One of the most impressive ecological aspects of the Olympic Peninsula is the diversity of habitats found here. The physical structure of the Peninsula has much to do with this diversity. Being located near the sea provides a moderating effect that keeps the climate of our peninsula relatively mild. The stark elevational changes of the Olympic Mountains create the conditions for dramatic shifts in temperature and precipitation patterns as elevation changes. All of these changes happen in relatively short distances.
The plant communities range from the lowland temperate rainforests along the coastal plain (mainly a western hemlock-dominant community), to the mixed conifer forests of higher elevations that have mixed stands of Douglas fir, noble fir, western hemlock and western red cedar, big-leaf maples and red alder. Higher in elevation, the mixed conifer communities shift to one more populated with Alaska yellow cedar, mountain hemlock and Sitka alder. Eventually, once you get to the higher elevations of the Olympics, one enters a near monospecific community of subalpine fir with some Alaska yellow cedar thrown in for balance.
The lower elevations have a range of communities as well. Depending on where you are on the Peninsula, you can have very different conditions. On the west end, the precipitation can range all the way to nearly 200 inches per year near the headwaters of the Hoh and the other river valleys in this region. The forests on this end are dominated be Douglas fir, western red cedar and Selaginella-moss-covered big leaf maples. On the coastal fog-belts of the Peninsula, the Sitka Spruce community dominates.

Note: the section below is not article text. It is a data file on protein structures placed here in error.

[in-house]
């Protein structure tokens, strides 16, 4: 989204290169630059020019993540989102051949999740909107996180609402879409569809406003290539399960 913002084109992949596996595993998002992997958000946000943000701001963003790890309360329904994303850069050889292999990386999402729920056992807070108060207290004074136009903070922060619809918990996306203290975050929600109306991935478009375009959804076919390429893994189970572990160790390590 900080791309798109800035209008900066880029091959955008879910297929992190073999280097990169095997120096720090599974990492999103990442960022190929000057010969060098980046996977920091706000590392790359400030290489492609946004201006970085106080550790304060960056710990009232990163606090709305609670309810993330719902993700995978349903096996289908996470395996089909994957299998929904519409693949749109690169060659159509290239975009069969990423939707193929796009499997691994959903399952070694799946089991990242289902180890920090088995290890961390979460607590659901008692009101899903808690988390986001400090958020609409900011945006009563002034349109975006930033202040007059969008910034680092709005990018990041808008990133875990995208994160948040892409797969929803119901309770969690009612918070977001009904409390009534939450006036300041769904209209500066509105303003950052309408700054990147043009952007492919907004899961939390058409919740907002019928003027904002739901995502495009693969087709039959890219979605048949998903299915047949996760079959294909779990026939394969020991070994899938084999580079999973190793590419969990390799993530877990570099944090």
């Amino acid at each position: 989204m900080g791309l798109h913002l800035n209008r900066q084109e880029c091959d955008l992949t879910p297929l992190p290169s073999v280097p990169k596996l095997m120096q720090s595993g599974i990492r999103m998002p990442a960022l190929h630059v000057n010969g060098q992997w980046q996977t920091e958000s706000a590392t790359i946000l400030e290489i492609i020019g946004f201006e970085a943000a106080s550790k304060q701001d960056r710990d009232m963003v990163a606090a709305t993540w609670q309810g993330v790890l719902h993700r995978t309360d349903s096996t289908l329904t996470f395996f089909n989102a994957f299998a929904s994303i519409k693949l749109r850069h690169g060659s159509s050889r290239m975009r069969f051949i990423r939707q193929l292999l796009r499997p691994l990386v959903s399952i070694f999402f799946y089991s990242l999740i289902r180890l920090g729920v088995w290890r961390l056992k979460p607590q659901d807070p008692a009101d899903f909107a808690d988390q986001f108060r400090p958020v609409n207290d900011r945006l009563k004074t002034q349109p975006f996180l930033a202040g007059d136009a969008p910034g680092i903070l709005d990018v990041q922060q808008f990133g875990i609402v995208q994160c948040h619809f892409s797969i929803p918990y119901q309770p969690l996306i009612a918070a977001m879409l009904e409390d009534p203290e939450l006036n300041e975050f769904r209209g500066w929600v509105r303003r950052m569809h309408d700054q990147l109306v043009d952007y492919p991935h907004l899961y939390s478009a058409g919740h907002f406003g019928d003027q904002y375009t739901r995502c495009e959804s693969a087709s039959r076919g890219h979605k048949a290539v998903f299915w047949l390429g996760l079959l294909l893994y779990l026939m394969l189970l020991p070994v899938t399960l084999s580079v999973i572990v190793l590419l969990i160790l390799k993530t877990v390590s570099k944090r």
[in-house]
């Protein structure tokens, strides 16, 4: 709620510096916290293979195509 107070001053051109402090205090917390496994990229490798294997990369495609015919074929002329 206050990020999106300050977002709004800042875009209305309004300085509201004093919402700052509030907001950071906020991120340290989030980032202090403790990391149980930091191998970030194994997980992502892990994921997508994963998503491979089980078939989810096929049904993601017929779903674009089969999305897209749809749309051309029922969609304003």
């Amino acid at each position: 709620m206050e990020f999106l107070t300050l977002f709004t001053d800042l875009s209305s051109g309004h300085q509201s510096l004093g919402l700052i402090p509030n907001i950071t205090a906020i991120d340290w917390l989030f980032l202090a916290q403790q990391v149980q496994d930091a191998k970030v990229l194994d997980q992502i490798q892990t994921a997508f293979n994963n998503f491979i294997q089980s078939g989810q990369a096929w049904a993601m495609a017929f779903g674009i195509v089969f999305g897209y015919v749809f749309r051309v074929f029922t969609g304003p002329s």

On the other hand, in the rain-shadow belt of the northeastern stretches of the Peninsula, Garry oak and prairie communities are (or at least were…) common. Along the river habitats of the Peninsula great riparian communities exist with their stands of black cottonwoods and red alders and willow species. Many of the Peninsula's riverine habitats are still wild with only a few dams present. And this is changing! Within the next two years, the two dams on the Ehlwa River will be coming down and a major effort to restore one of North America's most productive river systems will ensue. Can't wait!
All of these communities promote a healthy floral biodiversity which exceeds 1200 species. (Vist our "Flora of the Olympic Peninsula" pages for an idea of the diversity found here)
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